Check Mace

In the medical sciences building of the University of St Andrews stands a glass display case cradling a mace. The mace, a symbol of smiting authority that goes all the way back to Old Kingdom pharaohs, has a long tradition in academia as well. In all the pomp and glitter of an academic processional, a dean, provost, or chancellor carries a symbolic mace, as if to keep an unruly faculty in order. (I am sure that most of them have wanted to use that mace a time or two in reality, but have been constrained by both convention and the rule of law.) Medical science is among the fields of research quickly moving away from the spiritual mumbo-jumbo of medieval superstition. We are, after all, simply soft machines, doing as nature has programmed us. What more could there be to it?


Looking more closely at the mace, I see on its ornate base, a flanking ring of winged oxen. Perhaps obscure to medical students, the winged ox is the symbol of the putative Gospel writer, Luke. Each of the Gospels emphasizes different aspects of Jesus, and the symbol assigned to Luke has been the ox. If the wings didn’t give it away, the explanatory placard on the wall nearby confirms my analysis. Eyes traveling up the silver shaft, the crown of the mace houses yet another saint, this one an apostle. St Andrew (of course) tops the mace, holding his X-winged cross. Underneath is an amorphous structure for which I need to turn to the placard to have explained. The fountain of healing waters, it tells me.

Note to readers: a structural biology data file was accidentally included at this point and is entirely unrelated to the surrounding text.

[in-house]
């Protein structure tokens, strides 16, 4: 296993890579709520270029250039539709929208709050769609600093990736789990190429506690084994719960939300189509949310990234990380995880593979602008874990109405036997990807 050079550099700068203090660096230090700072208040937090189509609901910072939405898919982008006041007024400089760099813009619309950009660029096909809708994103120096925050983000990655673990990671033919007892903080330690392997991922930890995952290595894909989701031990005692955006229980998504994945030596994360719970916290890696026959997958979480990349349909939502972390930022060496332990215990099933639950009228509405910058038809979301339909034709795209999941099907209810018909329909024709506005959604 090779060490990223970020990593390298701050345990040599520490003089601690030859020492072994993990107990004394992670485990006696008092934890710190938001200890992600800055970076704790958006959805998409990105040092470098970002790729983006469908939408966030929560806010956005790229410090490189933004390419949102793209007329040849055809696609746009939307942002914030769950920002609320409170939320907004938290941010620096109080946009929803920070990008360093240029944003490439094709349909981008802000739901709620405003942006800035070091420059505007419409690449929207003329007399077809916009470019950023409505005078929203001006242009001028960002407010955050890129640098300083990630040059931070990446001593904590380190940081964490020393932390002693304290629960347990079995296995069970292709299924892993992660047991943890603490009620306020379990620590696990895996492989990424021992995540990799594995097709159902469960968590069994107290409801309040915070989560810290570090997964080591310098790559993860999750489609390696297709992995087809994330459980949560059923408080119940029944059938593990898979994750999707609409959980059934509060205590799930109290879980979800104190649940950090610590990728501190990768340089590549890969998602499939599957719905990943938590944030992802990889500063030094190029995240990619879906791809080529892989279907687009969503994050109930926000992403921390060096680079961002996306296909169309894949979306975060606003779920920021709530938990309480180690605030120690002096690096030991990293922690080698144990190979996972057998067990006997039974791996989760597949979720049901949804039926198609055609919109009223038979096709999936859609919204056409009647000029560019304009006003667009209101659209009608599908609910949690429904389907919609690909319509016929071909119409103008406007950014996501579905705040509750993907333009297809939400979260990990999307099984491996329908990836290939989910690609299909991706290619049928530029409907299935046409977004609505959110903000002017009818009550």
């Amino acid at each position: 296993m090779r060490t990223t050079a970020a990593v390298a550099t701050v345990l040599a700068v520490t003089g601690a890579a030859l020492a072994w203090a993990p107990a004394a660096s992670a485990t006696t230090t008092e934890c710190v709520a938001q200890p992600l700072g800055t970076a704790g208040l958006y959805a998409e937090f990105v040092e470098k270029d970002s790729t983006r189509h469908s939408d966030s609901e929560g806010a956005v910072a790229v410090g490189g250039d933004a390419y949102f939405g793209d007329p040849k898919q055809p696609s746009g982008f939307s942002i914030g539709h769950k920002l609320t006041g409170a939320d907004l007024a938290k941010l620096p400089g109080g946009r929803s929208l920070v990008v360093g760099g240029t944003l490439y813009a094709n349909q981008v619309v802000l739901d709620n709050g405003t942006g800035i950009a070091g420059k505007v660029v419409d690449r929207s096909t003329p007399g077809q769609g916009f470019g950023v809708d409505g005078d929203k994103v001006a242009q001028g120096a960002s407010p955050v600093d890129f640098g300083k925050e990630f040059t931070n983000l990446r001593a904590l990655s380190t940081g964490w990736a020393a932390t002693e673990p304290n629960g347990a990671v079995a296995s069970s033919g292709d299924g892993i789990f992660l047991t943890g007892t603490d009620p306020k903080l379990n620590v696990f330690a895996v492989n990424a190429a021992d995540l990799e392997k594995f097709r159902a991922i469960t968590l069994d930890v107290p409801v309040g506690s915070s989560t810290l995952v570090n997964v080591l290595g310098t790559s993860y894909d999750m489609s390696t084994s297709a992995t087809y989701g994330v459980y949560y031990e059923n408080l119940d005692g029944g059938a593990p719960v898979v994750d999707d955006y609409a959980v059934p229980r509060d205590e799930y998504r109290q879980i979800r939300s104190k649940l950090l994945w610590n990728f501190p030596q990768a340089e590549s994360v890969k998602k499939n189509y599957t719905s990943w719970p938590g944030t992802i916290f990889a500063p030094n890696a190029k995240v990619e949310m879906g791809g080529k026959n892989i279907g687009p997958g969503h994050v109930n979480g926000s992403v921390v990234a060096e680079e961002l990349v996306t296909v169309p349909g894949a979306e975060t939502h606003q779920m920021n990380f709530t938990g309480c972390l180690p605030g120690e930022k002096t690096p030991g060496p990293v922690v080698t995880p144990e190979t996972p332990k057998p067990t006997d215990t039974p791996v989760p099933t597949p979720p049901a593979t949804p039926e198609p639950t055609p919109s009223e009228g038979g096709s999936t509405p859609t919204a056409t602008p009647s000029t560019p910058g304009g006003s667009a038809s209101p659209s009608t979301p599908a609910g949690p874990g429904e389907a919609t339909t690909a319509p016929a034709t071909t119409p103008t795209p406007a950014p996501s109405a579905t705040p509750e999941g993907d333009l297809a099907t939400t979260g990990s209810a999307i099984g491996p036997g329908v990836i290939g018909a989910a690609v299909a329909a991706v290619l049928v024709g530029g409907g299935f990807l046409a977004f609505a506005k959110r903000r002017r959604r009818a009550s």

From tip to tale, then, the mace of medical science is inherently religious. My reading of late has been from scientists claiming that, in the words of the old commercial, “parts is parts.” There is no underlying life-force or animating principle. Life is biological robotics, so I’m told. So as I stood in St Andrews last week, considering this metallic mace, I was poised on the edge of science and symbol. There is no biological need for such symbols—indeed, the mace was originally a weapon to inflict grievous bodily harm. Now, chased with silver, intricately ornate, it begins and ends with religious implications. I can’t help wonder what the robots make of that.

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